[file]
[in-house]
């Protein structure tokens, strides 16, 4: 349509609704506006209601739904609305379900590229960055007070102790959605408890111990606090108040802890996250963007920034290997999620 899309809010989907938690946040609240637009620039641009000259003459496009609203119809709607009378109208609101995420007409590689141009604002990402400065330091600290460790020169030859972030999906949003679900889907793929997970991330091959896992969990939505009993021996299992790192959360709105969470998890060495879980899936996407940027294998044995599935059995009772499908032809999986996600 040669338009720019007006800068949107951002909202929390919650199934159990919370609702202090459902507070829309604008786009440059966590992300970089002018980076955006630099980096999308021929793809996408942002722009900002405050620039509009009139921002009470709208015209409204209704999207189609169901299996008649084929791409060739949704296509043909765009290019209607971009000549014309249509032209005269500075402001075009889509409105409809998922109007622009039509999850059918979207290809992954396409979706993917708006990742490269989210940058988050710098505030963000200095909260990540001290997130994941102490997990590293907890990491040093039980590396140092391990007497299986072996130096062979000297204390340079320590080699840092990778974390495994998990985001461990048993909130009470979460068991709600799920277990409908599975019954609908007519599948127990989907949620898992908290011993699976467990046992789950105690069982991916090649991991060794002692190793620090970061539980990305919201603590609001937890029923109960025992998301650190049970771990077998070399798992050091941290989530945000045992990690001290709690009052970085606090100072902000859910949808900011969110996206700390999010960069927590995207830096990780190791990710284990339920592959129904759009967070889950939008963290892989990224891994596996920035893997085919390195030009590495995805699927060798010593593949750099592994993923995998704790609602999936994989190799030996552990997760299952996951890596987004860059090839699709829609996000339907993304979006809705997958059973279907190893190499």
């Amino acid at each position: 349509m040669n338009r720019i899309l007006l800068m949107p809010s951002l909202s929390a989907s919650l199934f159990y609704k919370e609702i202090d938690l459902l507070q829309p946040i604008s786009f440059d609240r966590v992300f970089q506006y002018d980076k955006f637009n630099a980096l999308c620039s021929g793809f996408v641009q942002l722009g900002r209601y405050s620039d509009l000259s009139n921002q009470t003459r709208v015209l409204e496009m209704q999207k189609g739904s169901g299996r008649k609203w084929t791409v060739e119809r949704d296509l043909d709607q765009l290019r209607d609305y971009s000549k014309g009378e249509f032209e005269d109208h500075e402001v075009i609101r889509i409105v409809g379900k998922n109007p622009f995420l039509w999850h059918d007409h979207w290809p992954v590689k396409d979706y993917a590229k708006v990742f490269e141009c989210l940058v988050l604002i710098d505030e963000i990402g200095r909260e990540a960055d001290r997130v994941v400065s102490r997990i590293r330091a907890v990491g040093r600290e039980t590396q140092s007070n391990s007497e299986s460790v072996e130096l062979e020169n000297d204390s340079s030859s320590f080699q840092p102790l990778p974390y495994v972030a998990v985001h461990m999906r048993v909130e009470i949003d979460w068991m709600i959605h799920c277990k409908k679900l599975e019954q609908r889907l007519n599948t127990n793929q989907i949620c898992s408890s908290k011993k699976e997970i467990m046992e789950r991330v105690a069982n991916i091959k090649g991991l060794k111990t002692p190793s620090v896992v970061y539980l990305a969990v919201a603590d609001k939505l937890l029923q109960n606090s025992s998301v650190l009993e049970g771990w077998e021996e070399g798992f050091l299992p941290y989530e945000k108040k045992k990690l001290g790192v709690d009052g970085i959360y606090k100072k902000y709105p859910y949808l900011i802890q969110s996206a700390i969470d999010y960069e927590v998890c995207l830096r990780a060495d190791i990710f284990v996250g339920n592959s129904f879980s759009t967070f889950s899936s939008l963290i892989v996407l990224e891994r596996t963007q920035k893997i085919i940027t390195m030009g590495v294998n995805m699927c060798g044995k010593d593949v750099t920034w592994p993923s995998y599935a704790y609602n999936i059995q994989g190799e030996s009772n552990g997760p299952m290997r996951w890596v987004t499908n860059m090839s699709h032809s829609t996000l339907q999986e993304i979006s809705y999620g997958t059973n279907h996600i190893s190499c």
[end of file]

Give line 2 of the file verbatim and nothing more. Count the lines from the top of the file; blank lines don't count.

């Protein structure tokens, strides 16, 4: 349509609704506006209601739904609305379900590229960055007070102790959605408890111990606090108040802890996250963007920034290997999620 899309809010989907938690946040609240637009620039641009000259003459496009609203119809709607009378109208609101995420007409590689141009604002990402400065330091600290460790020169030859972030999906949003679900889907793929997970991330091959896992969990939505009993021996299992790192959360709105969470998890060495879980899936996407940027294998044995599935059995009772499908032809999986996600 040669338009720019007006800068949107951002909202929390919650199934159990919370609702202090459902507070829309604008786009440059966590992300970089002018980076955006630099980096999308021929793809996408942002722009900002405050620039509009009139921002009470709208015209409204209704999207189609169901299996008649084929791409060739949704296509043909765009290019209607971009000549014309249509032209005269500075402001075009889509409105409809998922109007622009039509999850059918979207290809992954396409979706993917708006990742490269989210940058988050710098505030963000200095909260990540001290997130994941102490997990590293907890990491040093039980590396140092391990007497299986072996130096062979000297204390340079320590080699840092990778974390495994998990985001461990048993909130009470979460068991709600799920277990409908599975019954609908007519599948127990989907949620898992908290011993699976467990046992789950105690069982991916090649991991060794002692190793620090970061539980990305919201603590609001937890029923109960025992998301650190049970771990077998070399798992050091941290989530945000045992990690001290709690009052970085606090100072902000859910949808900011969110996206700390999010960069927590995207830096990780190791990710284990339920592959129904759009967070889950939008963290892989990224891994596996920035893997085919390195030009590495995805699927060798010593593949750099592994993923995998704790609602999936994989190799030996552990997760299952996951890596987004860059090839699709829609996000339907993304979006809705997958059973279907190893190499």